The Book Thief – Markus Zusak

Published by Picador, a subsidiary of Pan McMillan Australia Pty Ltd

ISBN 978 0 330 42330 4


Here is a Small Fact.

You are going to die

1939. NaziGermany.  The country is holding its breath.  

Death has never been busier.

Liesel, a nine year old girl is living with a foster family onHimmel Street.  Her parents have been taken away to concentration camp.  Liesel steals books.  This is her story and the story of the inhabitants of her street when the bombs begin to fall.

Some Important information:

This novel is narrated by Death

It’s a small story, about

  • A girl
  • An accordionist
  • Some fanatical Germans
  • A Jewish fist fighter
  • And quite a lot of thievery.

Another thing you should know

Death will visit the Book Thief three times.

I had this book recommended to me by more than one person, and when I eventually got it out of the library, I struggled to get into it.  But by the second chapter, I could not put it down.

The quirkiness of the tale makes this story truly remarkable.  It is about a small town just outside of Munich that was affected by the war.  There were those who supported it, strongly opposed to Jewish people and the allies.  Then there were those who wondered what all the fuss was about.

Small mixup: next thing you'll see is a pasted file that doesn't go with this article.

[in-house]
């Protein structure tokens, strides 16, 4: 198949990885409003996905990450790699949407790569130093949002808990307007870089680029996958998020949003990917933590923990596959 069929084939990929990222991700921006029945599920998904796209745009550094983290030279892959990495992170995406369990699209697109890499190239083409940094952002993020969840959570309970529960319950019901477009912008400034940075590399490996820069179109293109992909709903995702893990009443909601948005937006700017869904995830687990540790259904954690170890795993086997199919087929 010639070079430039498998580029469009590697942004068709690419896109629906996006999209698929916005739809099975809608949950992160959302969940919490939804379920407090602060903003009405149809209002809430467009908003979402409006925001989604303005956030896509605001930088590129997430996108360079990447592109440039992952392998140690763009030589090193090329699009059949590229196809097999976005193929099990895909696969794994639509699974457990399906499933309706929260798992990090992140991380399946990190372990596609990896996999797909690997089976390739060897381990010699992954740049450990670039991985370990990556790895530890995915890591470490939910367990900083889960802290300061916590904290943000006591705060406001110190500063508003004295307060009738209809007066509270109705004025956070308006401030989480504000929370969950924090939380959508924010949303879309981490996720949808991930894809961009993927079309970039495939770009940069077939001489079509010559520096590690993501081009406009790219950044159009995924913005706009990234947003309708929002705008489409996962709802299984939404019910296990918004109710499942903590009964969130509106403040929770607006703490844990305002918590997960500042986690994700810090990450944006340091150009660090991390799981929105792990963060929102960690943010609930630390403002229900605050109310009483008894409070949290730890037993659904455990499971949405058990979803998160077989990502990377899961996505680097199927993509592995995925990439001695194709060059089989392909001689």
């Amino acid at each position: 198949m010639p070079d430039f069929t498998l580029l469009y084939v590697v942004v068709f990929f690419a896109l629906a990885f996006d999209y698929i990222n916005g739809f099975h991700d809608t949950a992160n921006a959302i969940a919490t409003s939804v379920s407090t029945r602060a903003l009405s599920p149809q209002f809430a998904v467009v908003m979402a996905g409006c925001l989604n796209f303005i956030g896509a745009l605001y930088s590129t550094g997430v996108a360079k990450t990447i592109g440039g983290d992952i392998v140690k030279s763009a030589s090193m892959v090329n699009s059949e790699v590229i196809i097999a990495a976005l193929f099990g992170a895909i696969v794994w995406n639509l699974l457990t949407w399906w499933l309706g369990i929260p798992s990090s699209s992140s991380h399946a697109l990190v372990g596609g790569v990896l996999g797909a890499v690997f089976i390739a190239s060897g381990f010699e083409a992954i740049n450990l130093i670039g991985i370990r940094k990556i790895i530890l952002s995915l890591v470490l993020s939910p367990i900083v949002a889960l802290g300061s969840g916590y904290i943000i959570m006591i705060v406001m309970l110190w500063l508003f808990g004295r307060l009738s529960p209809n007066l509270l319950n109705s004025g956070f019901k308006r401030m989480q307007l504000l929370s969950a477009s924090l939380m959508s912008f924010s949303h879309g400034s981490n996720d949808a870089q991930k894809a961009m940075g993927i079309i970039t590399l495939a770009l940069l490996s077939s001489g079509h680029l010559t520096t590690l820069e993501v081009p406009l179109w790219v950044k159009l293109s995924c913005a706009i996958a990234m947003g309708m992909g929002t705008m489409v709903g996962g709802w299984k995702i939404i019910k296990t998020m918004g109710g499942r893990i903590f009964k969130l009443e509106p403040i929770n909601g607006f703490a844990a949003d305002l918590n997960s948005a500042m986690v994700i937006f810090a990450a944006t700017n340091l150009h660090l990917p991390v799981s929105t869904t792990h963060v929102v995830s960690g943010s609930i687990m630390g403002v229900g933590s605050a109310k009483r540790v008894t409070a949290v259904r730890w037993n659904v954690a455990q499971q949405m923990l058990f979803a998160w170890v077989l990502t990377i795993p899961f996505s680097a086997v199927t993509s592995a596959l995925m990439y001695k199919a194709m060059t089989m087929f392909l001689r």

Liesel had already witnessed death.  Because of it she had to live with a foster family, and there she met the Accordionist who taught her to read.  Through his connections, a Jewish fist fighter comes to live with them, in their basement until an incident sends him away.

Liesel’s partner in crime is her next door neighbour, that she falls in love with.  Often they wonder the neighbourhood, looking for an opportunity to fill their stomachs, or in Liesel’s case, her mind with another book.

The ending of the book is shocking and surprising.  One minute everything is going well, the next there is a hole where Himmel Streetused to be.  Who survived?  Who didn’t?  That is for you to discover when you read The Book Thief.


One thought on “The Book Thief – Markus Zusak

  1. Pingback: My Heart is a Book | The Creative Ghostwriter

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